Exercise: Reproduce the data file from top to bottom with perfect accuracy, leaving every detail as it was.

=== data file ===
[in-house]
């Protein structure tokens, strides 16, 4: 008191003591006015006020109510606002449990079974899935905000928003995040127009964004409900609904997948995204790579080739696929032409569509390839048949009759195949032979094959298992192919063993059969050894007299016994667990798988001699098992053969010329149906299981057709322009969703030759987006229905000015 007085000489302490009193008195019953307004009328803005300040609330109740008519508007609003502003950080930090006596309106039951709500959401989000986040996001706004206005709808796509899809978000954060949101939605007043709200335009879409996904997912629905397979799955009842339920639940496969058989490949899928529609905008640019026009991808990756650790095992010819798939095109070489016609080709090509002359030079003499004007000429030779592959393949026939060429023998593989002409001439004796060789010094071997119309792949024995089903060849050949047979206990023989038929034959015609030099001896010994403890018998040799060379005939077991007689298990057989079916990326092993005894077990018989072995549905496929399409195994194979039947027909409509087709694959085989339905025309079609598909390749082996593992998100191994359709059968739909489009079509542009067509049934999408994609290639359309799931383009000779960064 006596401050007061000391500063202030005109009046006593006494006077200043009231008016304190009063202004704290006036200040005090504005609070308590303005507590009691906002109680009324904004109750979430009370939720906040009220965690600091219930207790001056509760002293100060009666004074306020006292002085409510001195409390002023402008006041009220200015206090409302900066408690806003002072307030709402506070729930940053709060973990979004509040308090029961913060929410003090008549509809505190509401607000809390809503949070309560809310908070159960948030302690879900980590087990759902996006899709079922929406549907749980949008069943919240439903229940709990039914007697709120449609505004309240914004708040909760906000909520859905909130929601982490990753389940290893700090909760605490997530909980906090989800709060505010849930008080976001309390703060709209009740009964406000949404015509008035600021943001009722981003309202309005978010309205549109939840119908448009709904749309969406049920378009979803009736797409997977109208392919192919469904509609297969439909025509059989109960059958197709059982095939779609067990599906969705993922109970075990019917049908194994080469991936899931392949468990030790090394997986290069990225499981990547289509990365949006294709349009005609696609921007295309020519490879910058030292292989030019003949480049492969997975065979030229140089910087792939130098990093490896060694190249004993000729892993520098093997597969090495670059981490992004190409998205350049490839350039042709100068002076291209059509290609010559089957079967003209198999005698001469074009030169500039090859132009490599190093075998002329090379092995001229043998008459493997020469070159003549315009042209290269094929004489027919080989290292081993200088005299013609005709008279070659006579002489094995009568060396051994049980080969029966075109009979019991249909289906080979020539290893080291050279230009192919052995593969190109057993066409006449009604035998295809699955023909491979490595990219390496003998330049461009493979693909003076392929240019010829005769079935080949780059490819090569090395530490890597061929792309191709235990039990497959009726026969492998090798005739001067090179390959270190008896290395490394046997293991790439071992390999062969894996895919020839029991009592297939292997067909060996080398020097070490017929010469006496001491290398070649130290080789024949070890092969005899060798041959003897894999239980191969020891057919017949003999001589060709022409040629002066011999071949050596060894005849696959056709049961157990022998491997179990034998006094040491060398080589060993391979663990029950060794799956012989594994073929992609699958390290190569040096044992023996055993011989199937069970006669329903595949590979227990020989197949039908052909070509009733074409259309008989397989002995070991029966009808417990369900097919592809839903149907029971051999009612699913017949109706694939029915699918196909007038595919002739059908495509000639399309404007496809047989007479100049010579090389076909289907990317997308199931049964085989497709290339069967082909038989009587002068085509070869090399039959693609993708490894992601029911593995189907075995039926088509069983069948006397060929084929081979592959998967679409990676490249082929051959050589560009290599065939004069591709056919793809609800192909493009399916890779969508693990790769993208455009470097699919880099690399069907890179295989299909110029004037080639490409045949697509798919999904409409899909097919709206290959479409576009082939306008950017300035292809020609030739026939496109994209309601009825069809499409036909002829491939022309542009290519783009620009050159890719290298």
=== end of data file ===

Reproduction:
[in-house]
């Protein structure tokens, strides 16, 4: 008191003591006015006020109510606002449990079974899935905000928003995040127009964004409900609904997948995204790579080739696929032409569509390839048949009759195949032979094959298992192919063993059969050894007299016994667990798988001699098992053969010329149906299981057709322009969703030759987006229905000015 007085000489302490009193008195019953307004009328803005300040609330109740008519508007609003502003950080930090006596309106039951709500959401989000986040996001706004206005709808796509899809978000954060949101939605007043709200335009879409996904997912629905397979799955009842339920639940496969058989490949899928529609905008640019026009991808990756650790095992010819798939095109070489016609080709090509002359030079003499004007000429030779592959393949026939060429023998593989002409001439004796060789010094071997119309792949024995089903060849050949047979206990023989038929034959015609030099001896010994403890018998040799060379005939077991007689298990057989079916990326092993005894077990018989072995549905496929399409195994194979039947027909409509087709694959085989339905025309079609598909390749082996593992998100191994359709059968739909489009079509542009067509049934999408994609290639359309799931383009000779960064 006596401050007061000391500063202030005109009046006593006494006077200043009231008016304190009063202004704290006036200040005090504005609070308590303005507590009691906002109680009324904004109750979430009370939720906040009220965690600091219930207790001056509760002293100060009666004074306020006292002085409510001195409390002023402008006041009220200015206090409302900066408690806003002072307030709402506070729930940053709060973990979004509040308090029961913060929410003090008549509809505190509401607000809390809503949070309560809310908070159960948030302690879900980590087990759902996006899709079922929406549907749980949008069943919240439903229940709990039914007697709120449609505004309240914004708040909760906000909520859905909130929601982490990753389940290893700090909760605490997530909980906090989800709060505010849930008080976001309390703060709209009740009964406000949404015509008035600021943001009722981003309202309005978010309205549109939840119908448009709904749309969406049920378009979803009736797409997977109208392919192919469904509609297969439909025509059989109960059958197709059982095939779609067990599906969705993922109970075990019917049908194994080469991936899931392949468990030790090394997986290069990225499981990547289509990365949006294709349009005609696609921007295309020519490879910058030292292989030019003949480049492969997975065979030229140089910087792939130098990093490896060694190249004993000729892993520098093997597969090495670059981490992004190409998205350049490839350039042709100068002076291209059509290609010559089957079967003209198999005698001469074009030169500039090859132009490599190093075998002329090379092995001229043998008459493997020469070159003549315009042209290269094929004489027919080989290292081993200088005299013609005709008279070659006579002489094995009568060396051994049980080969029966075109009979019991249909289906080979020539290893080291050279230009192919052995593969190109057993066409006449009604035998295809699955023909491979490595990219390496003998330049461009493979693909003076392929240019010829005769079935080949780059490819090569090395530490890597061929792309191709235990039990497959009726026969492998090798005739001067090179390959270190008896290395490394046997293991790439071992390999062969894996895919020839029991009592297939292997067909060996080398020097070490017929010469006496001491290398070649130290080789024949070890092969005899060798041959003897894999239980191969020891057919017949003999001589060709022409040629002066011999071949050596060894005849696959056709049961157990022998491997179990034998006094040491060398080589060993391979663990029950060794799956012989594994073929992609699958390290190569040096044992023996055993011989199937069970006669329903595949590979227990020989197949039908052909070509009733074409259309008989397989002995070991029966009808417990369900097919592809839903149907029971051999009612699913017949109706694939029915699918196909007038595919002739059908495509000639399309404007496809047989007479100049010579090389076909289907990317997308199931049964085989497709290339069967082909038989009587002068085509070869090399039959693609993708490894992601029911593995189907075995039926088509069983069948006397060929084929081979592959998967679409990676490249082929051959050589560009290599065939004069591709056919793809609800192909493009399916890779969508693990790769993208455009470097699919880099690399069907890179295989299909110029004037080639490409045949697509798919999904409409899909097919709206290959479409576009082939306008950017300035292809020609030739026939496109994209309601009825069809499409036909002829491939022309542009290519783009620009050159890719290298």